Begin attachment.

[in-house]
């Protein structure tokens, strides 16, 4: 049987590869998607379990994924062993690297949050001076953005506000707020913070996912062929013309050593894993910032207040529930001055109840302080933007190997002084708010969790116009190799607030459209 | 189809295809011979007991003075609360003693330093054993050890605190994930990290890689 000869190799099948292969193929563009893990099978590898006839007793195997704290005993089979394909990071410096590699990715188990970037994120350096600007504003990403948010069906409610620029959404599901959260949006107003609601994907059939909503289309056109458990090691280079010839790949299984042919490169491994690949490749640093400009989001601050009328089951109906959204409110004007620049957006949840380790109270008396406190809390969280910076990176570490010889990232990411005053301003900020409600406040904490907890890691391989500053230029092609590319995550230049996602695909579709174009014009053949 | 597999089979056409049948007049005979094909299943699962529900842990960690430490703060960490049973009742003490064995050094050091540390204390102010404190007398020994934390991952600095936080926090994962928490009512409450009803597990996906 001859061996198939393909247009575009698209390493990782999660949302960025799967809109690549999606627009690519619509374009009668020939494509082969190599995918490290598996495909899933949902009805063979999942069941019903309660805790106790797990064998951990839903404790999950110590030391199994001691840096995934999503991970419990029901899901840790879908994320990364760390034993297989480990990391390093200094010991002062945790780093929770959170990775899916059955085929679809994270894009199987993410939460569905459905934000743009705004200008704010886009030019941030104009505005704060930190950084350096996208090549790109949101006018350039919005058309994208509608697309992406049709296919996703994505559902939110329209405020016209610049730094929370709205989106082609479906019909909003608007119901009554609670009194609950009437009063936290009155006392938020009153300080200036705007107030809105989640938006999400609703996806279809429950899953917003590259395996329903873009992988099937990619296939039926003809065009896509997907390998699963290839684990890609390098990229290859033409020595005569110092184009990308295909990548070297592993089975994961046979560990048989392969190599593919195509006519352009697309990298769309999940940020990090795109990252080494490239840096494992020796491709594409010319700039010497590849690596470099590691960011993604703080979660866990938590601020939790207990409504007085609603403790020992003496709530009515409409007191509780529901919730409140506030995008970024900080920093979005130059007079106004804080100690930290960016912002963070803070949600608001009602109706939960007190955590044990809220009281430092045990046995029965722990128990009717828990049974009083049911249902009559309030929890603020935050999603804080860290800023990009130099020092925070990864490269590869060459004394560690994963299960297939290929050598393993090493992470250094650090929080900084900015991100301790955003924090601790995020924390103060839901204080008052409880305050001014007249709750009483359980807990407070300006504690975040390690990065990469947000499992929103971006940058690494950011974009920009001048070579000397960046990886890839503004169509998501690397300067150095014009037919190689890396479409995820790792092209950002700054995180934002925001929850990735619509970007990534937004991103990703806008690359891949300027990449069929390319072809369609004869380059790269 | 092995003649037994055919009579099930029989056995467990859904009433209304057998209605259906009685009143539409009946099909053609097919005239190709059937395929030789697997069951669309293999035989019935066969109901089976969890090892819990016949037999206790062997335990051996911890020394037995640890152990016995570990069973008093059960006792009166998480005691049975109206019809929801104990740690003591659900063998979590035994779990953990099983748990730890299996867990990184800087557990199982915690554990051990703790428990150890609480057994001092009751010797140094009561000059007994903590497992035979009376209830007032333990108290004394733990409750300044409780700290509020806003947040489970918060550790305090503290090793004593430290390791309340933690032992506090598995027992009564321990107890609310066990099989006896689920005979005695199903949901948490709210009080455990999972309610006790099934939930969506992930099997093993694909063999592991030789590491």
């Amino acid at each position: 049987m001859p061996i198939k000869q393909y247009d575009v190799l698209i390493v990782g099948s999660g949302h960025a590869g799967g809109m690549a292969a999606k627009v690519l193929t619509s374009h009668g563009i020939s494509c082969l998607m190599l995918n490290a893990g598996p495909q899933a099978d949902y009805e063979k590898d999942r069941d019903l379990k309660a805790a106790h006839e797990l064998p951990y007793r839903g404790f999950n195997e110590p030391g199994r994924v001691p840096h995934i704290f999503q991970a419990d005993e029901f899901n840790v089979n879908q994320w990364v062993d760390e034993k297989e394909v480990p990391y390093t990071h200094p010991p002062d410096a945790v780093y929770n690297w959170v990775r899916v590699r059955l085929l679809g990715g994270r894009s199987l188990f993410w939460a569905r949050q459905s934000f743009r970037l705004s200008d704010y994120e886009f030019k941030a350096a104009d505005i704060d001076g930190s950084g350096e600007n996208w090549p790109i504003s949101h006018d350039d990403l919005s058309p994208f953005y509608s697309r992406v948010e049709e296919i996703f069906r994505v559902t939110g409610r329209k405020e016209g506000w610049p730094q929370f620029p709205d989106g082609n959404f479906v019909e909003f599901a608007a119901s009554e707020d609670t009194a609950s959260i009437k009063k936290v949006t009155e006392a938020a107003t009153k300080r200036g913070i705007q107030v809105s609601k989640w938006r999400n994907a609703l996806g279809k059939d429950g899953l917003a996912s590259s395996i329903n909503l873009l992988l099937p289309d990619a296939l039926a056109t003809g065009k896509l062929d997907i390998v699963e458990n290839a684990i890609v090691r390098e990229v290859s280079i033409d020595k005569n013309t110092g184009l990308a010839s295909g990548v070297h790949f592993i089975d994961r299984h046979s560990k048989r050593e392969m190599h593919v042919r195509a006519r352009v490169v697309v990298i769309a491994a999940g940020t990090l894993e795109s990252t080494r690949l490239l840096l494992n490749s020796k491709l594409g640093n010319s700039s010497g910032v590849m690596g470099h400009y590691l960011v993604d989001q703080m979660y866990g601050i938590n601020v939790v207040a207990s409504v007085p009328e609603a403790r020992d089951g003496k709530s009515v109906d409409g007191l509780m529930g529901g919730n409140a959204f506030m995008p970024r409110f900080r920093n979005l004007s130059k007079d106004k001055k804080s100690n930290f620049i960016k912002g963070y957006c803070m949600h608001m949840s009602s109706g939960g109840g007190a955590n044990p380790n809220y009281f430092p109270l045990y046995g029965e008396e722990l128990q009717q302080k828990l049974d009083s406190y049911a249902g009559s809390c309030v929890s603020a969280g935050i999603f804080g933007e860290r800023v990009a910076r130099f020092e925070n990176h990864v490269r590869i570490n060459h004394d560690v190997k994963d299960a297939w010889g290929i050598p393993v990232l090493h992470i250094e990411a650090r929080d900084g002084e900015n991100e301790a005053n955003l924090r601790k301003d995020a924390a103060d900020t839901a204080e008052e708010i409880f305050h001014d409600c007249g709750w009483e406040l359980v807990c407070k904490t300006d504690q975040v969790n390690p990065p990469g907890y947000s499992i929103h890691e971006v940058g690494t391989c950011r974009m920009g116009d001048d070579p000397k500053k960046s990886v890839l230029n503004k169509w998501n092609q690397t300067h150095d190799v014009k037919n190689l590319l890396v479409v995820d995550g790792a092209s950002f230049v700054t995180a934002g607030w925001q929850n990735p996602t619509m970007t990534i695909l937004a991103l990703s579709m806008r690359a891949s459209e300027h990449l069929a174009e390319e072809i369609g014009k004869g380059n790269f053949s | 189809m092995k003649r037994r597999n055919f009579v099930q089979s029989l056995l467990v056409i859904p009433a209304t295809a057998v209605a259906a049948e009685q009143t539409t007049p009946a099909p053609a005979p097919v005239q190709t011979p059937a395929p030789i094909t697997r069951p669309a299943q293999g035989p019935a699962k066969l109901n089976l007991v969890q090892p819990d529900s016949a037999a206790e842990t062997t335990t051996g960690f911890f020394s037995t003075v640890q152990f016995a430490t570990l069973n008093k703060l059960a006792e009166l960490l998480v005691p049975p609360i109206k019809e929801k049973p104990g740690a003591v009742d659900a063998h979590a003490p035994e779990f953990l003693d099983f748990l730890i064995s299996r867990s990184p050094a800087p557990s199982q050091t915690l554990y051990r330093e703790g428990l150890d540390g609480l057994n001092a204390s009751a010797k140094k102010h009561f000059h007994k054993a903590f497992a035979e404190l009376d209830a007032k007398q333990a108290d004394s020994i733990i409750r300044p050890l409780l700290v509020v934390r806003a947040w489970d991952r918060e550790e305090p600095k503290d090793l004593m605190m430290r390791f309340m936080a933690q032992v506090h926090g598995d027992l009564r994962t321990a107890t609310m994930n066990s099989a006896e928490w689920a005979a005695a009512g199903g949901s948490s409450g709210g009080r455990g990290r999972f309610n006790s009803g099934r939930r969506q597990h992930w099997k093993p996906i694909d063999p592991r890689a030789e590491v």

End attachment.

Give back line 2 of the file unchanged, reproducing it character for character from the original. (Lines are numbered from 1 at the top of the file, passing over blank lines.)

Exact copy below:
């Protein structure tokens, strides 16, 4: 049987590869998607379990994924062993690297949050001076953005506000707020913070996912062929013309050593894993910032207040529930001055109840302080933007190997002084708010969790116009190799607030459209 | 189809295809011979007991003075609360003693330093054993050890605190994930990290890689 000869190799099948292969193929563009893990099978590898006839007793195997704290005993089979394909990071410096590699990715188990970037994120350096600007504003990403948010069906409610620029959404599901959260949006107003609601994907059939909503289309056109458990090691280079010839790949299984042919490169491994690949490749640093400009989001601050009328089951109906959204409110004007620049957006949840380790109270008396406190809390969280910076990176570490010889990232990411005053301003900020409600406040904490907890890691391989500053230029092609590319995550230049996602695909579709174009014009053949 | 597999089979056409049948007049005979094909299943699962529900842990960690430490703060960490049973009742003490064995050094050091540390204390102010404190007398020994934390991952600095936080926090994962928490009512409450009803597990996906 001859061996198939393909247009575009698209390493990782999660949302960025799967809109690549999606627009690519619509374009009668020939494509082969190599995918490290598996495909899933949902009805063979999942069941019903309660805790106790797990064998951990839903404790999950110590030391199994001691840096995934999503991970419990029901899901840790879908994320990364760390034993297989480990990391390093200094010991002062945790780093929770959170990775899916059955085929679809994270894009199987993410939460569905459905934000743009705004200008704010886009030019941030104009505005704060930190950084350096996208090549790109949101006018350039919005058309994208509608697309992406049709296919996703994505559902939110329209405020016209610049730094929370709205989106082609479906019909909003608007119901009554609670009194609950009437009063936290009155006392938020009153300080200036705007107030809105989640938006999400609703996806279809429950899953917003590259395996329903873009992988099937990619296939039926003809065009896509997907390998699963290839684990890609390098990229290859033409020595005569110092184009990308295909990548070297592993089975994961046979560990048989392969190599593919195509006519352009697309990298769309999940940020990090795109990252080494490239840096494992020796491709594409010319700039010497590849690596470099590691960011993604703080979660866990938590601020939790207990409504007085609603403790020992003496709530009515409409007191509780529901919730409140506030995008970024900080920093979005130059007079106004804080100690930290960016912002963070803070949600608001009602109706939960007190955590044990809220009281430092045990046995029965722990128990009717828990049974009083049911249902009559309030929890603020935050999603804080860290800023990009130099020092925070990864490269590869060459004394560690994963299960297939290929050598393993090493992470250094650090929080900084900015991100301790955003924090601790995020924390103060839901204080008052409880305050001014007249709750009483359980807990407070300006504690975040390690990065990469947000499992929103971006940058690494950011974009920009001048070579000397960046990886890839503004169509998501690397300067150095014009037919190689890396479409995820790792092209950002700054995180934002925001929850990735619509970007990534937004991103990703806008690359891949300027990449069929390319072809369609004869380059790269 | 092995003649037994055919009579099930029989056995467990859904009433209304057998209605259906009685009143539409009946099909053609097919005239190709059937395929030789697997069951669309293999035989019935066969109901089976969890090892819990016949037999206790062997335990051996911890020394037995640890152990016995570990069973008093059960006792009166998480005691049975109206019809929801104990740690003591659900063998979590035994779990953990099983748990730890299996867990990184800087557990199982915690554990051990703790428990150890609480057994001092009751010797140094009561000059007994903590497992035979009376209830007032333990108290004394733990409750300044409780700290509020806003947040489970918060550790305090503290090793004593430290390791309340933690032992506090598995027992009564321990107890609310066990099989006896689920005979005695199903949901948490709210009080455990999972309610006790099934939930969506992930099997093993694909063999592991030789590491």